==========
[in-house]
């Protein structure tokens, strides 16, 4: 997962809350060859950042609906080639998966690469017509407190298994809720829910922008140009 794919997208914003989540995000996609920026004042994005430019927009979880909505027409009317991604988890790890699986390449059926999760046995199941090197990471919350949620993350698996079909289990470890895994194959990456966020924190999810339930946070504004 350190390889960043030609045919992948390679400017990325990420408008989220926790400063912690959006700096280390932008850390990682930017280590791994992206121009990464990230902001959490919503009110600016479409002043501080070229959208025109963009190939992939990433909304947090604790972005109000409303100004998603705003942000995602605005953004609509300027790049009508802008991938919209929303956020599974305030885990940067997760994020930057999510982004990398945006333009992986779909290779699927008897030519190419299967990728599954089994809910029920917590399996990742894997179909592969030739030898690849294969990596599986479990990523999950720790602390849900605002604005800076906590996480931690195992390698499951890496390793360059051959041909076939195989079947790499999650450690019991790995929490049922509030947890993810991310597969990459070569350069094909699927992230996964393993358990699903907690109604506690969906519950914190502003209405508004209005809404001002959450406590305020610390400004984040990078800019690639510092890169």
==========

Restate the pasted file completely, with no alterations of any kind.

[in-house]
């Protein structure tokens, strides 16, 4: 997962809350060859950042609906080639998966690469017509407190298994809720829910922008140009 794919997208914003989540995000996609920026004042994005430019927009979880909505027409009317991604988890790890699986390449059926999760046995199941090197990471919350949620993350698996079909289990470890895994194959990456966020924190999810339930946070504004 350190390889960043030609045919992948390679400017990325990420408008989220926790400063912690959006700096280390932008850390990682930017280590791994992206121009990464990230902001959490919503009110600016479409002043501080070229959208025109963009190939992939990433909304947090604790972005109000409303100004998603705003942000995602605005953004609509300027790049009508802008991938919209929303956020599974305030885990940067997760994020930057999510982004990398945006333009992986779909290779699927008897030519190419299967990728599954089994809910029920917590399996990742894997179909592969030739030898690849294969990596599986479990990523999950720790602390849900605002604005800076906590996480931690195992390698499951890496390793360059051959041909076939195989079947790499999650450690019991790995929490049922509030947890993810991310597969990459070569350069094909699927992230996964393993358990699903907690109604506690969906519950914190502003209405508004209005809404001002959450406590305020610390400004984040990078800019690639510092890169």